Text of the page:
Título:  Thermoelectricity in QuantumHall Corbino structures 
Fuente:  Physical Review Applied, 14 
Autor/es:  Real, Mariano A.; Gresta, Daniel; Reichl, Christian; Weis, Jürgen; Tonina, Alejandra; Giudici, Paula; Arrachea, Liliana; Wegscheider, Werner; Dietsche, Werner 
Materias:  Termoelectricidad; Estructuras; Electrodinámica cuántica; Voltaje; Conductividad eléctrica; Electrones; Fonones; Enfriamiento; Mediciones; Campo magnético 
Editor/Edición:  American Physical Society; 2020 
Licencia:  info:eurepo/semantics/openAccess; https://creativecommons.org/licenses/byncsa/4.0/ 
Afiliaciones:  Real, Mariano A. Instituto Nacional de Tecnología Industrial (INTI); Argentina Gresta, Daniel. Universidad Nacional de San Martín (UNSAM); Argentina Reichl, Christian. ETH Zürich; Suiza Weis, Jürgen. MaxPlackInstitut für Festkörperforschung; Alemania Tonina, Alejandra. Instituto Nacional de Tecnología Industrial (INTI); Argentina Giudici, Paula. Consejo Nacional de Investigaciones Científicas y Técnicas. Instituto de Nanociencia y Nanotecnología (INNCNEACONICET); Argentina Arrachea, Liliana. Universidad Nacional de San Martín (UNSAM); Argentina Wegscheider, Werner. ETH Zürich; Suiza Dietsche, Werner. ETH Zürich; Suiza 


Resumen:  We measure the thermoelectric response of Corbino structures in the quantum Hall effect regime and compare it with a theoretical analysis. The measured thermoelectric voltages are qualitatively and quantitatively simulated based upon the independent measurement of the conductivity indicating that they originate predominantly from the electron diffusion. Electronphonon interaction does not lead to a phonondrag contribution in contrast to earlier Hallbar experiments. This implies a description of the Onsager coefficients on the basis of a single transmission function, from which both thermovoltage and conductivity can be predicted with a single fitting parameter. It furthermore let us predict a figure of merit for the efficiency of thermoelectric cooling which becomes very large for partially filled Landau levels (LL) and high magnetic fields.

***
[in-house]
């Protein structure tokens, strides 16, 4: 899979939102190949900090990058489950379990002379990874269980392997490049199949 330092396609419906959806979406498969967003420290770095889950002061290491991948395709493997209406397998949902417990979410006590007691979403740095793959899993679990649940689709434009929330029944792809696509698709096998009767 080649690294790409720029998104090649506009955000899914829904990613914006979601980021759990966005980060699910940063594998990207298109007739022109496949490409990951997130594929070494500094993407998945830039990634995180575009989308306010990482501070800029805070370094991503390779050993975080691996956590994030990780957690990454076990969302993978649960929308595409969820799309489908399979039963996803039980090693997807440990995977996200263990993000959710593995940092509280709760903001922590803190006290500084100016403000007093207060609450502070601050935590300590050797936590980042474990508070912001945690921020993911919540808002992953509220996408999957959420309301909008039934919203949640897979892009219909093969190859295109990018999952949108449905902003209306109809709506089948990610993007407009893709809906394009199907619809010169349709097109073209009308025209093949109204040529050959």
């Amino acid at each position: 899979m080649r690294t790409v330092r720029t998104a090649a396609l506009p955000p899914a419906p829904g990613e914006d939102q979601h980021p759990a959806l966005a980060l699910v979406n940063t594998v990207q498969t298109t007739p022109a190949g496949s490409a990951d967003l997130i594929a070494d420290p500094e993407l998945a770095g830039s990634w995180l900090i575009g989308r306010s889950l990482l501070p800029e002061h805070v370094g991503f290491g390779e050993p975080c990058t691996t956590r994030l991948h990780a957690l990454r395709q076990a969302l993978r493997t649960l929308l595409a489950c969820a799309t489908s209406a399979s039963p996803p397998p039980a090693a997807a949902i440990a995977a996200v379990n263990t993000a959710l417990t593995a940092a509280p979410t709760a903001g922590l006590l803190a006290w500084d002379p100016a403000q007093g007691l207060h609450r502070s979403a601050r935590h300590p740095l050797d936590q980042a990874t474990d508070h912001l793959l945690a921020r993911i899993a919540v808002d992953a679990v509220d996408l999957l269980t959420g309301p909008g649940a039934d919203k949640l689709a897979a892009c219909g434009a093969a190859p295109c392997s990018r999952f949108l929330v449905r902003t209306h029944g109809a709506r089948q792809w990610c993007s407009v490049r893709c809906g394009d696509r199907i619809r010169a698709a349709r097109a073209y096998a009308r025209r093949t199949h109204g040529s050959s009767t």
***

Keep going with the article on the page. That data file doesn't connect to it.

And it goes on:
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Thermoelectricity in QuantumHall Corbino Structures Mariano Real,1 Daniel Gresta,2 Christian Reichl,3 Ju¨rgen Weis,4 Alejandra Tonina,1 Paula Giudici,5 Liliana Arrachea,2 Werner Wegscheider,3 and Werner Dietsche3, 4 1Instituto Nacional de Tecnolog´ıa Industrial, INTI and INCALINUNSAM, Av. Gral. Paz 5445, (1650) Buenos Aires, Argentina 2International Center for Advanced Studies, ECyTUNSAM, 25 de Mayo y Francia, 1650 Buenos Aires, Argentina 3Solid State Physics Laboratory, ETH Zu¨rich, CH8093 Zu¨rich, Switzerland 4MaxPlackInstitut fu¨r Festk¨orperforschung, Heisenbergstrasse 1, D70569 Stuttgart, Germany 5INN CNEACONICET, Av. Gral. Paz 1499 (1650) Buenos Aires, Argentina We measure the thermoelectric response of Corbino structures in the quantum Hall eﬀect regime and compare it with a theoretical analysis. The measured thermoelectric voltages are qualitatively and quantitatively simulated based upon the independent measurement of the conductivity indicating that they originate predominantly from the electron diﬀusion. Electronphonon interaction does not lead to a phonondrag contribution in contrast to earlier Hallbar experiments. This implies a description of the Onsager coeﬃcients on the basis of a single transmission function, from which both thermovoltage and conductivity can be predicted with a single ﬁtting parameter. It furthermore let us predict a ﬁgure of merit for the eﬃciency of thermoelectric cooling which becomes very large for partially ﬁlled Landau levels (LL) and high magnetic ﬁelds. arXiv:2003.01748v4 [condmat.meshall] 10 Aug 2020 I. INTRODUCTION The quantum Hall eﬀect (QHE) which occurs in twodimensional electron systems (2DES) exposed to quantizing magnetic ﬁelds is one of the most prominent examples of the synergy between fundamental physics and quantum technologies1. It is topological in nature and intrinsically related to exotic properties of matter, like fractionalization and nonabelian statistics2–4. At the same time, these complex properties are precisely the reason for its robustness and appeal for practical applications. It is nowadays at the heart of the deﬁnition of the electrical metrological standards5, while it is also a promising platform for the development of topological quantum computation6. Measurements of the entropy would be of great importance in verifying the theoretically expected quantum states, particularly of the nonabelian ones. One possibility to access entropy in a 2DES is measuring thermoelectricity7,8. But, although thermoelectricity had been studied both experimentally and theoretically since the discovery of the integer QHE,9–11 it had not been possible to reconcile the experimental results obtained with Hallbars, Fig. 1 (a), with theories based upon electron diﬀusion. The overwhelming eﬀect of phonondrag was invoked as one reason9,10,12, but more recently inherent problems connected with the topology of the Hallbar geometry, aﬀecting both phonondrag and electron diﬀusion, have been realized8. The longitudinal thermopower (or Seebeck coeﬃcient) measured along a Hall bar resembles closely the longitudinal resistance, both in the phonondrag and in the diﬀusive regime while an oscillating behavior with sign changes was expected by the theory. It was suggested that the longitudinal thermopower could be measured correctly in Corbino geometry, Fig. 1 (b), where due to the circular geometry, the thermal bias is applied radially, hence, any thermal and FIG. 1. The two sample designs to investigate thermoelectric eﬀects, Hallbar (a) and Corbino (b). The dark gray areas are the 2DES. The hot and the cold contacts for measuring the thermovoltage are at two ends of the rectangular shaped Hallbar. For the Corbino, the hot contact is in the center of the 2DES which is surrounded by the cold one. electrical transport is induced along the radial direction13 and the transport takes place through the bulk. Early thermopower experiments in Corbino geometry failed to observe the expected signchanging behavior14. It was reported however in other experimental works using the Corbino geometry15. The latter used rfheating of the 2DES to produce the temperature gradient directly in the 2DES claiming that no phonons are involved in the measured thermopower. In this article we report Corbino thermopower measurements in the QHE regime by using a conventional heater in the center of the device. This way, a temperature gradient is set up in both the substrate and the 2DES. Results at temperatures from about 300 mK to 2 K are presented and compared with theoretical results where both electrical conductance and thermopower are modeled based upon the same transmission function. A 2 very good agreement over our range of magnetic ﬁelds and temperatures is found. This demonstrates that the substantial disagreement which was typical for Hall bars can be removed by using the Corbino topology. In contrast to Hallbar studies, it is not necessary to consider phonondrag in the theory. II. EXPERIMENTAL DETAILS A. Setup Our setup is sketched in Fig. 2. An AuPd thinﬁlm heater is inserted in the center of the Corbino samples and heated with an AC current with a frequency f of a few Hertz producing a temperature oscillation of 2f . In this way, a radial thermal gradient is induced between the center and the external edge of the sample, which is assumed to be close to the temperature T of the bath. The device used here consists of ﬁve concentic ohmic contact rings with diameters ranging from 0.4 mm to 3.2 mm made by alloying AuGeNi into the 2DES structure forming four independent Corbino rings. Under the heater and outside of the rings the 2DES is removed. It is assumed that the local temperature over the 2DES follows the one of the underlying GaAs substrate. This was already veriﬁed by Chickering et al.16,17 down to much lower temperatures than the ones used here. We neglect possible anisotropies in the heat conductivity of the substrate due to the ballistic nature of the phonons because these become only relevant if the dimension of the heater and the contacts are much smaller than the substrate thickness18. The four Corbino rings of this device allow not only to measure thermopower at four diﬀerent radial distances from the heater but also to determine, in a diﬀerent experiment, the temperatures at the diﬀerent ring positions. This can be done by using the conductances of the four Corbinos as thermometers. Measuring the conductance as function of bath temperature without any heat applied is used for calibration. With the heater on, the temperatures at the diﬀerent rings can be measured. As a response to the thermal bias between the center and the edge of the sample, charges diﬀuse across the Corbino ring which is compensated by generating a voltage with frequecy 2f between the inner and the outer circumferences. The sign and the magnitude of this thermovoltage is determined by the transmission function as discussed in the theory section. The thermoelectric response in this device is much simpler than the one in the Hall bar geometry, where the transport takes place along longitudinal and transverse directions with respect to the applied biases. In fact, in the Corbino geometry, the thermovoltage develops along the direction of the temperature bias. The samples were grown by molecular beamepitaxy on GaAs wafers having a single 2DES located in a 30 nm wide quantum well with Sidoped doped lay FIG. 2. Scheme of experimental setup. (a) Crosssection of the sample, notice that the heater element is over the substrate outside the 2DES. (b) Measurement conﬁgurations for the conductance and the thermovoltage are shown in lightgrey (magenta online) and black (blue online), respectively. LIA denotes lockin ampliﬁer. The two type of experiments were done in separate runs. Only two of the four Corbino rings are labeled in the ﬁgure. ers on both sides. Data from two samples from two wafers, A and B are presented here. Separate test pieces from these wafers in vanderPauw geometry had mobilities of 21 × 106 cm2 V−1 s−1 and 18 × 106 cm2 V−1 s−1 at electron densities of ne = 3.06 × 1011 cm−2 and ne = 2.0 × 1011 cm−2, respectively, measured at 1.3 K in the dark. The Corbino samples were glued in a standard commercial ceramic holder with goldplated pins and base and a 3 mm diameter hole drilled in the middle to reduce thermal contact to the samples. The measurements were performed in vacuum in a 3He cryostat equipped with a 14 T magnet being able to achieve a base temperature of 250 mK. Fig. 2 also shows the conﬁgurations used for the measurements of the conductance (lightgray, magenta online) and of the thermovoltage (black, blue online). The conductance G was measured by applying an AC voltage through a voltage divider and measuring the current with an ampliﬁer (IUAmp). Thermovoltage Vtp was measured in separate runs by passing an AC current of frequency f to the central heater having a resistance of about 650 Ω. The thermopower induced in the sample was measured by using a ×1000 diﬀerential DC voltage ampliﬁer (DCamp). The input impedance of this ampliﬁer must be very high because the internal resistance of the Corbino device diverges in the quantumHall states. We used an ampliﬁer with an iput impedance of about 1 TΩ19. Very little frequency dependence of the thermovoltage was found between f = 3 Hz and 100 Hz. Most measurements were done at f = 13.8 Hz. To avoid eﬀects of timedependent magnetic ﬂuxes, the waiting time for 3 each data point was set to a few seconds to guarantee the stabilization of the magnetic ﬁelds at a constant value. B. Thermovoltage measurement Experimental results for both the thermal voltage (solid blue) and the conductance (solid orange) of sample A are shown in Fig. 3 at a base temperature T of 269 mK and an average heater power P of 277 nW. The magnetic ﬁeld is swept from 0.3 Tesla to 5 Tesla. The conductance shows the typical ShubnikovdeHaas (SdH) oscillations with the spin splitting becoming visible at about 0.9 Tesla and the conductance minima aproaching zero at even ﬁlling factors less than 20. The thermovoltage Vtp shows numerous features. At small magnetic ﬁelds, it oscillates with a similar periodicity as the conductance changing sign both at the conductance maxima and minima. At higher magnetic ﬁelds additional features appear in the regions of the conductance minima which become very signifcant and chaotic at even larger magnetic ﬁelds where the conductance minima are wider. Between the conductance minima, the thermovoltage Vtp now changes to sawtooth like behavior, still changing signs at both the maxima and the minima of the conductance. Such sign changes had not been observed in the earlier Hallbar experiments but were already seen in the previous rfbased Corbino experiments15 and had been expected theoretically8. We have observed the sign change behavior in a similar way on several samples with diﬀerent densities and mobilities. Data of the sample B are presented in Fig. 4 showing Vtp measured across the three diﬀerent outer Corbino rings at a temperature of 600 mK. The oscillatory behavior of Vtp is again clearly visible as are the large signals in the regions which correspond to the conductance minima. The large signals have not been reported before. These are no spurious signals. They are reproducible, they persist if the magnetic ﬁeld is stopped and kept constant or if the sweep direction is reversed. They are deﬁnitely thermally induced signals and are not produced by an electromagnetic crosstalk. The large signals vanish by applying a dc current ontop of a square AC current. This leads to a constant heating and thus a vanishing temperature oscillation but would leave any suspected crosstalk unchanged. We will speculate at the end of this paper about possible origins of the large signals. In the following we will concentrate on the analysis of the thermal voltages outside of the SdH minima. We show that the magnetic ﬁeld trace of both Vtp and conductance G can be ﬁtted using only charge diﬀusion. The same transmission function based upon model Landau levels is used for calculating both conductance and thermovoltage. The only ﬁtting parameter will be the temperature gradient. The resulting ﬁts are already shown in Fig. 3 as dashed lines. FIG. 3. Conductance G and thermovoltage Vtp as a function of the magnetic ﬁeld B for the ring 2 in Fig. 2 at temperature T with power P supplied at the heater. Experimental data is plotted in solid lines. Theoretical (dashed) plots are based on the calculation of Eq. (2) with the respective inferred transmission functions. FIG. 4. Vtp response of sample B at diﬀerent rings at a bath temperature of 600 mK and a heater power of 213 nW. ring 2 and ring 3 present a greater temperature gradient and hence a larger voltage response than ring 4. III. THERMOELECTRIC RESPONSE A. Onsager coeﬃcients We consider the Corbino geometry in Fig. 1 (b) to describe the thermoelectric transport. The Corbino ring acts as a conductor in radial direction between hot and cold reservoirs with a temperature bias of ∆T . In linear response, the corresponding charge and heat currents for 4 small ∆T and bias voltage V can be expressed as20 IC /e IQ = L11 L12 L21 L22 X1 X2 , (1) where X1 = eV /kBT and X2 = ∆T /kBT 2 and Lˆ is the Onsager matrix. The electrical and thermal conductances are, respectively, G = e2L11/T , and κ = DetLˆ/ T 2L11 . S = L12/L11 deﬁnes the Seebeck and Π = L21/L11 is the Peltier coeﬃcient. For ballistic or diﬀusive transport Lij depends only on the quantum dynamics of the electrons in the presence of the magnetic ﬁeld and the disorder of the sample. They are described by a transmission function T (ε), Lij = −T dε ∂f (ε) (ε − µ)i+j−2 T (ε), h ∂ε (2) where f (ε) = 1/(e(ε−µ)/kBT +1) is the Fermi distribution function, µ is the chemical potential and T is the temperature of the electrons. In the presence of disorder and absence of electronelectron interactions T (ε) was originally calculated by Jonson and Girvin21. At high temperatures, electronphonon interaction gives rise to an additional component to the transport coeﬃcients Lij. B. Conductance and thermovoltage. Our goal is to accurately describe the electronic component of the Onsager coeﬃcients obtained from the experimental data. At ﬁrst we measure the conductance G(B) as a function of the applied magnetic ﬁeld B. The thermovoltage Vtp is measured separately and corresponds to the voltage for which IC = 0 in Eq. (1), ∆T Vtp(B) = −S(B) T . (3) Here S(B) is the Seebeck coeﬃcient as a function of the magnetic ﬁeld, T is the temperature of the bath (cold ﬁnger in our case) and ∆T is the temperature diﬀerence between the two contacts of the Corbino ring under investigation. From the data of G(B) we infer the transmission function T (ε) entering Eq. (2). Given T (ε), we can evaluate the electrical component of the other Onsager coeﬃcients, in particular L12(B). Through Eq. (3), this leads to a theoretical prediction for the behavior of Vtp(B) resulting from the electrical transport, which can be directly contrasted with the experimental data. There are two regimes to be considered for the calculation of T (ε): (i) At low magnetic ﬁelds, where the diﬀerent Landau levels are not clearly resolved, we calculate the transmission function with the model introduced in Ref.8,21. The latter is based on a singleparticle picture for the 2DES in the presence of a magnetic ﬁeld and elastic scattering introduced by impurities. (ii) For higher magnetic ﬁelds, where the diﬀerent ﬁlled LL are clearly distinguished, and separated by a gap, we use the fact that in the limit of T → 0, Eq. (2) leads to T (µ) ∼ G(µ)/e. C. Transmission function 1. Low magnetic ﬁeld Here we consider the transmission function8,21 T (ε) = Λ (n + 1) 8πh ωc2 An,σ (ε)An+1,σ (ε), (4) n,σ where Λ is a geometric factor relating the conductance to the conductivity, while An,σ(ε) = Im Gn,σ(ε) , being Gn,σ(ε) = ε − εn,σ − Σ(ε) −1 the Green function calculated within the selfconsistent Born approximation. εn,σ = (n + 1/2)ωc ± µBB/2 is the energy of the Landau levels, including the Zeeman splitting, with ± corre sponding, respectively, to σ =↑, ↓. Here, µB is the Born magneton, ωc = eB/m∗ is the cyclotron frequency, and m∗ = 0.067me is the eﬀective mass of the electrons in the structure and me is the electron mass. The eﬀect of disorder due to impurities introduces a widening Γ in the Landau levels, which is accounted for the selfenergy Σ(ε) = (ω − εL)/2 − iΓ 1 − (ε − εL)2/(4Γ2). Here εL is the energy of the Landau level which is closest to ε. This model has two ﬁtting parameters: Λ and Γ, which we adjust to ﬁt the data of the conductance G, through Eq. (2). This model fails to reproduce G(B) for high magnetic ﬁelds (B > 1 T). Thus a diﬀerent model has to be used in this regime. 2. High magnetic ﬁeld For higher magnetic ﬁelds, satisfying kBT ωc, and Γ ωc, we can infer the transmission function more eﬃciently from the behavior of the conductance within a range of magnetic ﬁelds in the neighborhood of a given ﬁlling fraction ν. Notice that in the limit of T → 0, the derivative of the Fermi function enter ing Eq. (2) of the main text, has the following behavior, −∂f (ε)/∂ε → δ(ε − µ). Therefore, for low temperatures, such that kBT ωc, we have T (µν ) ∼ G(µν ) , e eB µν = 2m∗ , Bν+1 < B < Bν , (5) where Bν = neh/(eν) is the magnetic ﬁeld corresponding to the ﬁling fraction ν, while µν is the Fermi energy for the range of B within two consecutive integer ﬁlling factors. IV. RESULTS A. Thermoelectric response Results for the conductance and the thermovoltage are shown in Fig. 3 for the temperature 269 mK. The experimental data for G and Vtp within the regime of low 5 FIG. 5. Thermovoltage Vtp for a ﬁxed temperature and different powers P applied at the heater, assuming ∆T (P ) = P /P 1.08 mK. P and other details are the same as in Fig. 3. magnetic ﬁeld is shown in the upper panel of the ﬁgure along with the theoretical description based on the transmission function of Eq. (4). In the case of high magnetic ﬁeld, shown in the lower panel, the theoretical description was based in the transmission function of Eq. (5). Given T (ε), we calculate the Onsager coeﬃcients of Eq. (2) and the Seebeck coeﬃcient S = L12/L11. The ratio ∆T /T has been adjusted in order to ﬁt the experimental measurements with Eq. (3). The estimates for the temperature bias were ∆T = 1 mK and 1.08 mK, for low and high magnetic ﬁelds, respectively. Overall, in particular for high magnetic ﬁelds, the agreement between experiment and theory is excellent within the range of B corresponding to partially ﬁlled LL, for which G = 0. Taking into account the good agreement between the experimental and theoretical estimates of the temperature diﬀerence ∆T found in the analysis of the data of Fig. 3, we now analyze the relation between the electrical power supplied at the heater and ∆T . In Fig. 5 we show experimental data for the thermovoltage at a ﬁxed temperature and diﬀerent heater powers. We have assumed a linear dependence between these quantities. Therefore, we have ﬁtted the experimental data with the same Seebeck coeﬃcient S(B) calculated for Fig. 3 and the following values of the temperature diﬀerence, ∆T (P ) = P /P 1.08 mK, being P the power corresponding to the experimental data and P the power used in the data of Fig. 3. We see a very good agreement between the theoretical prediction and the experimental data. In Fig. 6 we discuss the evolution of Vtp as the temperature grows, focusing on the high magnetic ﬁeld region. The experimental data is presented along with the theoretical prediction obtained by following the same procedure of the previous Figs, and taking into account the linear dependence of ∆T with P explained in Fig. 5. The agreement between the theoretical predictions and the experimental data for magnetic ﬁelds corresponding to partially ﬁlled LL within a wide range of tempera FIG. 6. Thermovoltage Vtp, as function of the magnetic ﬁeld for diﬀerent temperatures. In the case of 269 mK to 680 mK a power of 277 nW was used, while for 1.37 K to 1.5 K the heater power was 433 nW. Other details are the same as in previous Figs. The scale for Vtp is the same in all panels. ture is overall very good, improving as the temperature decreases. B. Theoretical estimate of ∆T From the behavior of the conductance we can infer the transmission function T (ε) as explained before, from where we can calculate the Onsager coeﬃcients Lij. We recall that the thermovoltage is deﬁned in Eq. (3). Given the calculation of S(B), we need to adjust the parameter ∆T /T in order to ﬁt the data. Since the latter enters as the slope in the linear function V (S), we analyze plots of the measured Vtp vs the calculated S for values of B within which the Landau levels are partially ﬁlled and we ﬁt a linear function to obtain the slope. Examples are shown in Fig. 7 for two diﬀerent Landau levels, with bath temperature T = 269 mK and a power of 277 nW. The corresponding ﬁts cast ∆T = (1.01 ± 0.06) mK in the region from B = 2.21 T to 2.46 T (upper panel), and ∆T = (1.33 ± 0.06) mK in the region from B = 2.625 T 6 FIG. 8. Bottom: Transmission function T (ε). Top: Electron contribution to the ﬁgure of merit ZT . FIG. 7. Measured Vtp signal vs calculated −S within the range of ﬁelds B = 2.21 T to 2.46 T (upper panel) and B = 2.625 T to 3 T (lower panel). The slope of this relation is ∆T /T . to 3 T (lower panel), with uncertainties corresponding to a 95% conﬁdence probability. Also notice that the intercept, which was taken as a free parameter of the regression is zero within the error in both cases. The data of the other sample measured at 600 mK shown in Fig. 4 can be analyzed similar for the several rings. For the ring 2 we obtain ∆T = (60 ± 3) µK, while for the ring 3 we get (∆T = (110 ± 10) µK and for ring 4 ∆T = (74 ± 50) µK. These values are considerably lower than the ones of the sample A measured at 269 mK . The reason is that the thermal conductivity of the substrate increases with T 3 and at 600 mK the temperature gradient will be nearly 10 times smaller and, correspondingly, a much smaller temperature diﬀerence is expected at the higher temperature. C. Experimental estimate of ∆T most and the outermost rings in Fig. 2 were used for this measurement. The conductance minimum at ﬁlling factor 9 in Fig. 3 was used because it showed a pronounced temperature dependence. Actual temperatures at these rings were found by comparing the respective conductances with the heater on and oﬀ. The temperature rise at both rings could be close to 50 mK with the cryostat at 269 mK and heater powers reaching 300 nW. The temperature diﬀerence between the two rings was found to be less than 9 mK at the highest power. This number is only an estimate because the precision and the reproducibility of the calibration procedure was limited by the temperature control of the cryostat. The determination of ∆T could have been improved by thinning the sample and thereby decreasing its thermal conductance. We have done this for several samples but the thermovoltage data as function of magnetic ﬁeld became erratic. We suspect that the thinning led to inhomogeneities in the 2DES making the Vtp measurements useless. Doping of the substrate with Cr would be another way to decrease the thermal conductivity. Alternatively, we estimated the temperature proﬁle using literature values of the thermal conductivity κ . From16 we deduced a κ of about 0.01 W/mK at 300 mK. Using the simulation software Comsol a temperature difference of 2.5 mK between the center and edge of our sample was found from the heatﬂow equation. This would lead to a temperature diﬀerence across ring 2 of about 1 mK in good agreement with the used ﬁt values. The exact determination of ∆T in a Corbino device turns out to be challenging. The reason is the high phononheat conductivity in the GaAs substrate leads to small temperature gradients between the center and the edges of the sample. One consequence is that the thermal resistance from the sample to the ceramic carrier can no longer be neglected. Using the temperature dependent conductance of the Corbino rings as thermometers, we were nevertheless able to make estimates. The inner V. THERMOELECTRIC PERFORMANCE The quality of the thermoelectric performance, i.e. the eﬃciency (for a heat engine), or coeﬃcient of performance (for a refrigerator) has found great interest in recent years, particularly in the context of the ballistic transport along edge channels and nano sized devices22–30. We ﬁnd that the theoretical performance 7 of a Corbino device in the QuantumHall regime is surprisingly large being comparable to the highest predicted values in devices based upon ballistic transport. The performance is parameterized as the ﬁgure of merit20, ZT = L221/DetLˆ, or S2 times the ratio of the electric and thermal conductivity. The optimal Carnot eﬃciency/coeﬃcient of performance is achieved for ZT → ∞. The highest reported values in real, usually semiconducting materials are between 1 ≤ ZT ≤ 2.720,31 while optimistic theoretical predictions in the ballistic edgechannel regime are ZT ∼ 432 or lower. In Fig. 8 we show the transmission function T (ε) used for the Corbino in this work to ﬁt the experimental data of Fig. 3 within the highmagnetic ﬁeld regime. We see that the sequence of sharp features at the LL realize energy ﬁlters, leading to large values of ZT ∼ 6. Thus, diﬀusive transport across the bulk of a Corbino device has a potentially higher performance than the evisioned edgechannel devices. Fig. 8 suggests that even higher ZT values should be possible at lower temperatures. We stress that this analysis is based on the assumption that the main contribution to the thermoelectric and thermal transport is due to the electrons. Phononic thermal transport in the substrate would tend to decrease the performance but would die out at even lower temperatures with T 3 while the ﬁgure of merit would probably increase. Thus one could envision that the Corbino device could be used as a thermoelectric cooler in the low mK regime for speciﬁc purposes. Replacing the heater by the object to be cooled could already be suﬃcient to form a realistic device. contribution of the phonondrag mechanism to the thermoelectric coeﬃcient L12 should be zero in the heatﬂow direction10 which is, simply put, a consequence of the Lorentz force. It appears that only in Corbino devices the vanishing contribution of phonondrag is reﬂected in the thermovoltage measurement. Within the diﬀusive model applicable for Corbino rings, we were able to accurately ﬁt the temperature diﬀerence producing the thermopower based on the measured conductance traces and ﬁnd that it to be consistent with both our experimental temperature estimates and the one derived from independent thermal conductivity data. The calculated ﬁgure of merit ZT is remarkably high for high magnetic ﬁelds indicating that this system is very promising as a lowtemperature cooling device or a heat engine. Future work needs to clarify the origin the large voltage signals at the conductance minima, i.e. in the quantized state where both the electric conductance and the thermal conductance values of the Onsager equation vanish. Also diﬀerent mechanisms might be relevant in these regimes, like temperature driven magnetic ﬂux13 or temperature dependent contact potentials which cannot equilibrate in the conductance minima33. Another important direction would be the extension of the experiment to lower temperatures. Determining entropy in the fractional quantum Hall regime could answer some urgent questions about the entropy of the suspected nonabelian states. VII. ACKNOWLEDGEMENTS VI. CONCLUSIONS We analyzed the thermoelectric response of a Corbino structure in the quantum Hall regime. For partially ﬁlled Landau levels, we found an excellent agreement between the experimental data and the theoretical description based on the assumption that the thermoelectric response originates in the diﬀusion of electrons while electronphonon drag does not inﬂuence the thermovoltage in temperature range from 300 mK to 2 K. Clearly, the electronphonon interaction does not vanish in the Corbino geometry, but the transfer of momentum from the phonons to the electrons does not lead to a measurable voltage. 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